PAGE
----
They tried shifting the focus to Democrats and unproven theories, much like those the Republicans used to attack Mr Mueller when he testified about his Russia investigation over the summer.

Democratic Representative Jim Himes of Connecticut called it a “kaleidoscope of fantabulistic conspiracy theories.”

With his trademark scattershot style, Mr Giuliani played a key role in muddying the facts and trying to undermine the credibility of the Mueller investigation.

In this case, Mr Giuliani’s outreach to the new Ukraine government to investigate Mr  Biden made up a major piece of the whistleblower’s complaint, and the former New York City mayor went on the front foot again as scrutiny of his actions intensified.

“The complaint is questionable and the whistleblower is a pure partisan,” Mr Giuliani said, without supplying evidence for either assertion.

He then tried to shift the focus onto Representative Adam Schiff, the Democratic chairman of the House Intelligence Committee. He claimed the Californian had been trying “frame” Trump for years and “should be investigated for lying, enabling perjury, and trampling on constitutional rights.”

A weary West Wing, the political office in the White House, after being shadowed for two years by the Mueller probe, lacks the organisation required to sustain a serious impeachment fight.

During the Clinton impeachment, the White House had a muscular team of veteran lawyers and aggressive press aides to try to shape news coverage in their favour. 

The Trump White House has no equivalent. 

White House press secretary Stephanie Grisham asserts that “nothing has changed” with the whistleblower’s complaint. But the White House has largely ignored substantive questions about the allegations. And its strategy appears hinged on hopes that the partisan frenzy stoked both by both the progressive left and Mr Trump himself will cloud out substantive concerns raised by the whistleblower.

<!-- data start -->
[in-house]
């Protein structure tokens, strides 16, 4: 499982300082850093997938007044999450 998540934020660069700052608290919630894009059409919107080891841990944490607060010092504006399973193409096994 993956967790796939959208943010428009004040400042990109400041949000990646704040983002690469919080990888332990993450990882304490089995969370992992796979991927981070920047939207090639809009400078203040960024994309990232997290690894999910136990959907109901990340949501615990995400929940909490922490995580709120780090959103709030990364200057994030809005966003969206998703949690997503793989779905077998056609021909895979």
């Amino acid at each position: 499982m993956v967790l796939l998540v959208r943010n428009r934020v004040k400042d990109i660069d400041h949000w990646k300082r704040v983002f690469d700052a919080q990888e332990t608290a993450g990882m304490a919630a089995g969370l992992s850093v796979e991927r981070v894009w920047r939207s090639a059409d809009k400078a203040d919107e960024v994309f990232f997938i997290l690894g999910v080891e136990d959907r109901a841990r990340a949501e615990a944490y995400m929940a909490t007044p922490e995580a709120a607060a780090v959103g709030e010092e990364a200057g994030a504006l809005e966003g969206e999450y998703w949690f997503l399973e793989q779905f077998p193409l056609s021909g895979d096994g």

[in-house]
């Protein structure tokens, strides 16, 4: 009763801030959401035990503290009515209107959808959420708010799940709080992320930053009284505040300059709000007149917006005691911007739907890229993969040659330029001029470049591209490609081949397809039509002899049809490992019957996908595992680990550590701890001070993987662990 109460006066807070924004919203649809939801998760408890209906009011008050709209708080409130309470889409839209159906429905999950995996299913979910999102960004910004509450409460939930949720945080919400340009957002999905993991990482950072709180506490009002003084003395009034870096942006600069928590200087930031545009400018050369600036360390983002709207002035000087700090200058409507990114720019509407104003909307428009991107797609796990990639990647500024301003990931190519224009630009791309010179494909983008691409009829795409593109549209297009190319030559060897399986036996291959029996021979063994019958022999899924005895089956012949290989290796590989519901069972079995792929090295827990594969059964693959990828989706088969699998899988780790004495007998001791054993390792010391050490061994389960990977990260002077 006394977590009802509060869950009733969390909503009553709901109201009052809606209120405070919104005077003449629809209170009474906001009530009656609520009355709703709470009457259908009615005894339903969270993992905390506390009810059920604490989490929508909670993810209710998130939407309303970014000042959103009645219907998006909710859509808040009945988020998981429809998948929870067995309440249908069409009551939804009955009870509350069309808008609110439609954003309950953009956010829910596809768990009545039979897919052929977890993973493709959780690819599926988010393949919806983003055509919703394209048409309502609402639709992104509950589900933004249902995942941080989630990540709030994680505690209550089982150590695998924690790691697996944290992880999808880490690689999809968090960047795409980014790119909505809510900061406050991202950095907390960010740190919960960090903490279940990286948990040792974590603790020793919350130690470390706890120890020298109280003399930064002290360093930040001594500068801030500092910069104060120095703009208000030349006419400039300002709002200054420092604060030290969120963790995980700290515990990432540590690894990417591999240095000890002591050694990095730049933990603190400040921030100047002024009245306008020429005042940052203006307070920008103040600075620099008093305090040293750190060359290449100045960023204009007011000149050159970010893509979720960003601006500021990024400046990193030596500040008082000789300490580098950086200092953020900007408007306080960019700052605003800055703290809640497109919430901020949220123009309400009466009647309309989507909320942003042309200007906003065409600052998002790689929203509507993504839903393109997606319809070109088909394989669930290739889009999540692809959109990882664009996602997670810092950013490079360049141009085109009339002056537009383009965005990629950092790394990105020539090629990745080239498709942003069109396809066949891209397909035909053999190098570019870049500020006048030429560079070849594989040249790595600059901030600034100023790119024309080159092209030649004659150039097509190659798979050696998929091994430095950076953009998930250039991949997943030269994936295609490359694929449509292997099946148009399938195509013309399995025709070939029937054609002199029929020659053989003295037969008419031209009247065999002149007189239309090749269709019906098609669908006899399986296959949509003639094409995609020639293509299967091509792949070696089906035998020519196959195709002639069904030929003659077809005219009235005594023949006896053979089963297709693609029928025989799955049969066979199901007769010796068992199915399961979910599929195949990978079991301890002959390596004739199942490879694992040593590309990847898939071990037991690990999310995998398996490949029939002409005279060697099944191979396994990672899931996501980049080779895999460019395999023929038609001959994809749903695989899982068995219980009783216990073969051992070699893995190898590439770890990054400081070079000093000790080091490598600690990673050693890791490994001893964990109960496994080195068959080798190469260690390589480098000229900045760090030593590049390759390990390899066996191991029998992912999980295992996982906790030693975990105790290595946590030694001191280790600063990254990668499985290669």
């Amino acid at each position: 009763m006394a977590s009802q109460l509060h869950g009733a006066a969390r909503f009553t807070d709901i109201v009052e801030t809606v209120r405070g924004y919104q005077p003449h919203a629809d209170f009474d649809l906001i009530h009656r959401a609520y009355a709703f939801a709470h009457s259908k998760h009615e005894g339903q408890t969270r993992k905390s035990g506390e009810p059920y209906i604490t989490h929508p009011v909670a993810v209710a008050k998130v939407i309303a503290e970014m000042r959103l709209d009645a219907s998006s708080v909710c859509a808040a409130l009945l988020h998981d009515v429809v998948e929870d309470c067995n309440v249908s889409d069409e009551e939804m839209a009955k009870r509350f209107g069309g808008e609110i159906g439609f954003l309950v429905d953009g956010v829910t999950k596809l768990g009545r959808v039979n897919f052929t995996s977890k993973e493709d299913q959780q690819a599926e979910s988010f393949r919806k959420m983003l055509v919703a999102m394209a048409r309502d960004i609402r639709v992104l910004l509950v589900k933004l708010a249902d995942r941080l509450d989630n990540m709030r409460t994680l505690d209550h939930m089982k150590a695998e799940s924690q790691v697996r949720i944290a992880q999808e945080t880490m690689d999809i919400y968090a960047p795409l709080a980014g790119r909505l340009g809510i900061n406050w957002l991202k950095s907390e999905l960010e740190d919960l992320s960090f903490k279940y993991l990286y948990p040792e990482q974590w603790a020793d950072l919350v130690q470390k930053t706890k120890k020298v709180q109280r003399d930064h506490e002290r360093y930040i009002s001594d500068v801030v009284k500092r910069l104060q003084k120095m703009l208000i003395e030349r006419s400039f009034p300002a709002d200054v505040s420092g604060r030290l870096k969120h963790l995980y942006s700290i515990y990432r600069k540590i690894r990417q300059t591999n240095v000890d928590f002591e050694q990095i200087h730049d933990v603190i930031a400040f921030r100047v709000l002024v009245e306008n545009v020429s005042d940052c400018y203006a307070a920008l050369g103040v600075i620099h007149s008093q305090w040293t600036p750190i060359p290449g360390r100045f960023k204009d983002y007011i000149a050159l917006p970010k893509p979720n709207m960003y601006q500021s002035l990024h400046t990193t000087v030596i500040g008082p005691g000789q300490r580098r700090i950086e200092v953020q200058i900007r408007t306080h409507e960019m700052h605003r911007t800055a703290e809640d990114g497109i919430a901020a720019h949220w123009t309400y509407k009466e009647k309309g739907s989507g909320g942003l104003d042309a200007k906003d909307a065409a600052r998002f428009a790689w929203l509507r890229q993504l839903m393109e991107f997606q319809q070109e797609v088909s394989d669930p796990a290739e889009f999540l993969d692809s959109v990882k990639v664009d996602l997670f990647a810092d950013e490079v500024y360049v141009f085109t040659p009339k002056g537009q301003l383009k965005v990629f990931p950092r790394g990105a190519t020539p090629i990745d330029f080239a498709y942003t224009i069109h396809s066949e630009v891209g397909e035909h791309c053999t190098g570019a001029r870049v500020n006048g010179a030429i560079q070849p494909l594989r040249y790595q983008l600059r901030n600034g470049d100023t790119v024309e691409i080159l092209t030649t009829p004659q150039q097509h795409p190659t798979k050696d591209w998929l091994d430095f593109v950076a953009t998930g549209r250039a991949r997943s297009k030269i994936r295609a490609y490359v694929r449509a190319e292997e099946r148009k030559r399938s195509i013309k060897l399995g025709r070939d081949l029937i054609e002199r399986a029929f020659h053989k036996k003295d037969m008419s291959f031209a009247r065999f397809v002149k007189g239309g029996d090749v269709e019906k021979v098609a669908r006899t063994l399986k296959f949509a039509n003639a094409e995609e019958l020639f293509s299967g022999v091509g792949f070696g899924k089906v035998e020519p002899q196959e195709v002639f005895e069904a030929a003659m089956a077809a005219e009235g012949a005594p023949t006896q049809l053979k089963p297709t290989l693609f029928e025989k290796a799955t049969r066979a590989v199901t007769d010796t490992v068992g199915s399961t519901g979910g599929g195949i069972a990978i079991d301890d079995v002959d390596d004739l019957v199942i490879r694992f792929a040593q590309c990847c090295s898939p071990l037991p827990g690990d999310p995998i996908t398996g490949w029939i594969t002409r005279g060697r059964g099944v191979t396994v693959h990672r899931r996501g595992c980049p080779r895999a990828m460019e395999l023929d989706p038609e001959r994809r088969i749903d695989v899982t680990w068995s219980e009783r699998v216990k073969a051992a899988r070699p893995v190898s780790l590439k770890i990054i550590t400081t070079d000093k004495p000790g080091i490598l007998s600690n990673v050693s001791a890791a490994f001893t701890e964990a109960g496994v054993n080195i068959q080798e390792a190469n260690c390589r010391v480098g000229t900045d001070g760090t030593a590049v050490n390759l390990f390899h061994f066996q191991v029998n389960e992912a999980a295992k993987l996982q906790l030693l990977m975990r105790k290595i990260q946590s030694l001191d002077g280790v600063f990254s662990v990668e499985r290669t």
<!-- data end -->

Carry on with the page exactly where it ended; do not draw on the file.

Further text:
The White House strategy, in close coordination with Trump’s re-election campaign, is aimed at motivating the president’s base supporters to stick with him in 2020. But allies suggest there is a risk that the Trump’s team is focusing too much on the campaign at the expense of the perilous Capitol Hill proceedings that lie ahead.

Mr Trump’s efforts to lean on Ukrainian President Volodymyr Zelensky is reminiscent of the way disgraced former President Richard Nixon created a team of secret investigators, known as “the plumbers,” to find incriminating or embarrassing evidence about his enemies, said Ken Hughes, a leading Watergate authority and research specialist at the University of Virginia’s Miller Center of Public Affairs.

“The difference between Nixon and Trump is that, for Nixon, the plumbers’ operation was run and staffed by Americans, but Trump is outsourcing the dirt-digging operation overseas,” Mr Hughes, told USA Today. “So it’s actually shockingly similar.”

Such comparisons are flowing more frequently since Wednesday’s release of a summary detailing Trump’s July 25 call to Mr Zelensky and Thursday’s release of a whistleblower complaint that the administration had taken steps to cover up details of the phone conversation.